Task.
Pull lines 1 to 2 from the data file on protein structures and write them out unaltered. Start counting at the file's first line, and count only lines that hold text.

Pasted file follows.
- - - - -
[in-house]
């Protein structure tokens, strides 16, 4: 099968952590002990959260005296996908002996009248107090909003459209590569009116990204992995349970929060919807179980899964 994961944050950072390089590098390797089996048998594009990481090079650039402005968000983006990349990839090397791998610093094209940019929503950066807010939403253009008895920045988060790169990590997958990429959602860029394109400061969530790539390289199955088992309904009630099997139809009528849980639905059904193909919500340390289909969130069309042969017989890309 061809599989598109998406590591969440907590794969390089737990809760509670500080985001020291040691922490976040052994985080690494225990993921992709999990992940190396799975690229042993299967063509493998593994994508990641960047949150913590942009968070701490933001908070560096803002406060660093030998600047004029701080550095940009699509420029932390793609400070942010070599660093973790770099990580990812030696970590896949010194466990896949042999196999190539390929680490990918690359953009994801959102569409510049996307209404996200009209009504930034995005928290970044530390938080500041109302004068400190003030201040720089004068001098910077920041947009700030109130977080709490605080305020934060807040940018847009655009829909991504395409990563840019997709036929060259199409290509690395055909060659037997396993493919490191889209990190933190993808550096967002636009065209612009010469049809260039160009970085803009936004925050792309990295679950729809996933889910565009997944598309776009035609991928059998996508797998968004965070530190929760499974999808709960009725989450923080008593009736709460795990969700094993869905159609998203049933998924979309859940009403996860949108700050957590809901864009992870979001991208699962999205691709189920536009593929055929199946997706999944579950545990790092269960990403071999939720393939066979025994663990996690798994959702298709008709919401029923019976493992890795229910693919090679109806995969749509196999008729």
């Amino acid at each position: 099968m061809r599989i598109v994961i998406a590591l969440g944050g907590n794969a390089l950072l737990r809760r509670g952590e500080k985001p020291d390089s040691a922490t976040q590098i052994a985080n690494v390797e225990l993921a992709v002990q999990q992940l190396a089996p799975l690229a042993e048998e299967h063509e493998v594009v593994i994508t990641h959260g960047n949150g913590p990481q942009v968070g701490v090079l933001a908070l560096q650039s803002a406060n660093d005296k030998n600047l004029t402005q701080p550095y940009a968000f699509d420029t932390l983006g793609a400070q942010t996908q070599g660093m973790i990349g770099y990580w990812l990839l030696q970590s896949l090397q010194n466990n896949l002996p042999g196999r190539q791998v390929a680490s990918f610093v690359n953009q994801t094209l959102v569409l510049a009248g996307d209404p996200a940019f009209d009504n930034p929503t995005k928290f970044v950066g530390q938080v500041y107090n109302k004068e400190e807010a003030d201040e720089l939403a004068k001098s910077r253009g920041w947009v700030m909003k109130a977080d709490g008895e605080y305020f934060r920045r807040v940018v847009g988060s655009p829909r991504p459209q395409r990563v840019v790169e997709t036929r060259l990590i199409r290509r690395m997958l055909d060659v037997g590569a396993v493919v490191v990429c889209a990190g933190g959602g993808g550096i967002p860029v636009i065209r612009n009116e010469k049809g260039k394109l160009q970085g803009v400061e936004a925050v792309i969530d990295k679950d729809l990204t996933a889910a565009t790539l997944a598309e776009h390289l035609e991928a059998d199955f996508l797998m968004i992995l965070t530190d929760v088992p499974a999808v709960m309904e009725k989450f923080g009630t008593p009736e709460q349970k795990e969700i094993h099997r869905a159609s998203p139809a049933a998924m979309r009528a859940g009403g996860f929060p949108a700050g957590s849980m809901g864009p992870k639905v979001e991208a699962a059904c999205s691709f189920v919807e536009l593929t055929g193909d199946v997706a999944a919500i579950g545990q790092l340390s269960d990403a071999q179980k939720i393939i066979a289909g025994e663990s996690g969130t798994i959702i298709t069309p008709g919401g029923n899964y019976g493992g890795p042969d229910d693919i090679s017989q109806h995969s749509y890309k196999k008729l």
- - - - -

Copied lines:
[in-house]
């Protein structure tokens, strides 16, 4: 099968952590002990959260005296996908002996009248107090909003459209590569009116990204992995349970929060919807179980899964 994961944050950072390089590098390797089996048998594009990481090079650039402005968000983006990349990839090397791998610093094209940019929503950066807010939403253009008895920045988060790169990590997958990429959602860029394109400061969530790539390289199955088992309904009630099997139809009528849980639905059904193909919500340390289909969130069309042969017989890309 061809599989598109998406590591969440907590794969390089737990809760509670500080985001020291040691922490976040052994985080690494225990993921992709999990992940190396799975690229042993299967063509493998593994994508990641960047949150913590942009968070701490933001908070560096803002406060660093030998600047004029701080550095940009699509420029932390793609400070942010070599660093973790770099990580990812030696970590896949010194466990896949042999196999190539390929680490990918690359953009994801959102569409510049996307209404996200009209009504930034995005928290970044530390938080500041109302004068400190003030201040720089004068001098910077920041947009700030109130977080709490605080305020934060807040940018847009655009829909991504395409990563840019997709036929060259199409290509690395055909060659037997396993493919490191889209990190933190993808550096967002636009065209612009010469049809260039160009970085803009936004925050792309990295679950729809996933889910565009997944598309776009035609991928059998996508797998968004965070530190929760499974999808709960009725989450923080008593009736709460795990969700094993869905159609998203049933998924979309859940009403996860949108700050957590809901864009992870979001991208699962999205691709189920536009593929055929199946997706999944579950545990790092269960990403071999939720393939066979025994663990996690798994959702298709008709919401029923019976493992890795229910693919090679109806995969749509196999008729």